Further, the proposed intervenors must show that their “participation could add some material aspect beyond what is already present.” Wolfsen, 695 F.3d at 1318. And they make no such demonstration here. The proposed intervenors admit that they seek the same relief as the government and emphasize only their potential “factual contributions”—given that they are better situated to prove their production capabilities compared to the government—which are irrelevant since the administrative record is generally closed once before the judiciary. See Axiom Res. Mgmt., Inc. v. United States, 564 F.3d 1374, 1379–80 (Fed. Cir. 2009). Without more, the proposed intervenors fail to show that their participation could add any material aspect beyond what is already present.

IV

The Court of International Trade should have found that the proposed intervenors established piggyback standing in all six cases before us on appeal. Notwithstanding this error, the court correctly determined that none of the proposed intervenors had identified a legally protectable interest. We accordingly affirm the Court of International Trade's decision denying the motions to intervene.

AFFIRMED

This appeal concerns the right of certain domestic steel producers to intervene in the appeal of tariff proceedings (here a tariff whose purpose is to support domestic steel manufacturing capacity for products critical to national security) by imposing a tariff on corresponding imported steel. The court now denies these domestic steel producers the right to participate in the appeal to the Court of International Trade concerning requests for relief from those tariffs.1 The panel majority rules that although these domestic steel producers have standing to intervene, they do not have a legally protectable interest. Maj. Op. at ––––. However, the authorizing statute contemplates participation by affected domestic industries, in service to the national security purposes of this statute. From the denial of the requested interventions, I respectfully dissent.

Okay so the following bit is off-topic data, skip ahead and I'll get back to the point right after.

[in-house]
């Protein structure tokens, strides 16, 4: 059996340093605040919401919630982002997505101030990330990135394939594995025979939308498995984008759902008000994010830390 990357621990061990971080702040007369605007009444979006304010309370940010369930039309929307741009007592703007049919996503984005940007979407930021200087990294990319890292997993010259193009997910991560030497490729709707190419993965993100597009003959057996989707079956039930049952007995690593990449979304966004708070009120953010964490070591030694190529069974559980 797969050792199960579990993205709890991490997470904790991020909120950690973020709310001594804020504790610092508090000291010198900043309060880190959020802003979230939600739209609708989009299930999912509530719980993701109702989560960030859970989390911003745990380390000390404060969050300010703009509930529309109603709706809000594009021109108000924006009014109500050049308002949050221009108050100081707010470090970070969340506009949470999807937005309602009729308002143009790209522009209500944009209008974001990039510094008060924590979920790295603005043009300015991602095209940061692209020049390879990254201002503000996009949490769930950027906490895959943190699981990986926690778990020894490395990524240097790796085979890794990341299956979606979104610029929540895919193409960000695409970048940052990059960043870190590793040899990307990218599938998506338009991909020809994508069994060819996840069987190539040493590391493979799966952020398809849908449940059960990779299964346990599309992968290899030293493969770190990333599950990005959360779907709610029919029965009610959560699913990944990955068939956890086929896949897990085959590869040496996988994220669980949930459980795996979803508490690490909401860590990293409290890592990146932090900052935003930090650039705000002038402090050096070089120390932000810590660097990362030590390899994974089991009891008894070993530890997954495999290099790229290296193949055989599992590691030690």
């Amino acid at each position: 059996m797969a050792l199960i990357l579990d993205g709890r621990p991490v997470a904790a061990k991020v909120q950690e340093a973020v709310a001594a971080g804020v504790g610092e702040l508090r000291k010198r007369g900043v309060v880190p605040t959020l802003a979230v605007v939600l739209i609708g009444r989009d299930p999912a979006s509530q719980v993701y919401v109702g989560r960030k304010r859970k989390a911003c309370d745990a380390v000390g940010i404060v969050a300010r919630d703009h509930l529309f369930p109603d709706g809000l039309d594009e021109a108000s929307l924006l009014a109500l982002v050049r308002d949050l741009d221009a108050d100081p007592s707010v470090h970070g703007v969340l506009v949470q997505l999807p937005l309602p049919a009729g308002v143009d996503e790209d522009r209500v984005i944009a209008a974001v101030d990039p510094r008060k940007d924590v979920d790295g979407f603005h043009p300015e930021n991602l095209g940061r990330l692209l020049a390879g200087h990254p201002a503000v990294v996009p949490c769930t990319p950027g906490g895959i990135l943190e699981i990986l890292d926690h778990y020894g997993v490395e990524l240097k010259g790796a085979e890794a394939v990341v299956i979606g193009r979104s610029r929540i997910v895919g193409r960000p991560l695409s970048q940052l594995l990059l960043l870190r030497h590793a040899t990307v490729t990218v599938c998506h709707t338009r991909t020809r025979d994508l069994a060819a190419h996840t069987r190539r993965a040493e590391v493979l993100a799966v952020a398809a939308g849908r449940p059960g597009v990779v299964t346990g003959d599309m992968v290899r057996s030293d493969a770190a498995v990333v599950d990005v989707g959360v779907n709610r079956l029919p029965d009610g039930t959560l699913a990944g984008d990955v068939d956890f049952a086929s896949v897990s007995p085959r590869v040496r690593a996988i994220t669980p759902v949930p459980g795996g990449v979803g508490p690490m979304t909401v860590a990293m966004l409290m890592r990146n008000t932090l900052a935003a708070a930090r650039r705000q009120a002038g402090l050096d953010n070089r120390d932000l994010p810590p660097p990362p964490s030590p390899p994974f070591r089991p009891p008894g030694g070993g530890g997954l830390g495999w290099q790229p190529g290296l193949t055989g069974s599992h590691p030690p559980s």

Background

Presidential Proclamation No. 9705, Adjusting Imports of Steel into the United States, was issued in 2018 and declared that:

[S]teel articles are being imported into the United States in such quantities and under such circumstances as to threaten to impair the national security of the United States.

83 Fed. Reg. at 11,625 (Mar. 8, 2018). The Proclamation, applying Section 232 of the Trade Expansion Act of 1962, 19 U.S.C. § 1862, imposes:

a global tariff of 24 percent on imports of steel articles in order to reduce imports to a level that the Secretary assessed would enable domestic steel producers to use approximately 80 percent of existing domestic production capacity and thereby achieve long-term economic viability through increased production.

Id. The Commerce Department is charged with administering the tariff. Id.

Commerce established a procedure whereby domestic companies importing the listed steel products can seek exclusion from the Section 232 tariff. 83 Fed. Reg. at 46,057–58 (Sept. 11, 2018) (allowing “individuals or organizations located in the United States ․ using steel in business activities” to file tariff exclusion requests). Importers seeking such tariff exclusion are required to demonstrate that steel produced in the United States cannot meet their needs because the specific item is not produced in adequate quality or amount. Id.

California Steel and other importers (collectively, “Cal. Steel”) sought exclusion from the Section 232 tariff for hundreds of steel items during the 2018–2020 period. Cal. Steel asserted that domestic producers were unable to meet their needs for particular products or purposes. U.S. Steel and other domestic steel producers (collectively, “U.S. Steel”) opposed those exclusion requests on the ground that domestic producers could provide all the needed steel, and that the Section 232 tariff should be applied.

When Commerce denied Cal. Steel's requests for tariff exclusion, the importers paid the duties, and now seek refunds in the Court of International Trade (“CIT”). U.S. Steel seeks to intervene under CIT Rule 24, which allows intervention when economic interests are affected and the intervenor's interest is not adequately represented by any party to the action. The CIT denied intervention, leading to this appeal.

Discussion

My colleagues hold that although the would-be intervenors have standing, they do not have a legally protectable interest. In my view, the requested intervention should be permitted.

United States Steel Corp. and other domestic steel producers participated as objectors 2 to requested tariff exclusions, having the right to participate in the Commerce proceedings. 83 Fed. Reg. at 12,111 (Mar. 19, 2018) (“Any individual or organization in the United States may file objections to steel exclusion requests ․”). An objector does not lose that right when appeal is taken. Although the panel majority states that the regulation does not “effectively permit[ ] anyone to participate” in a subsequent appeal, Maj. Op. at ––––, all of these would-be intervenors were participants in the Commerce proceeding and are directly affected by the tariff. U.S. Steel argues that it has a legally protectable interest and the right to participate under CIT Rule 24 as well as under the statute governing this tariff, 19 U.S.C. § 1862.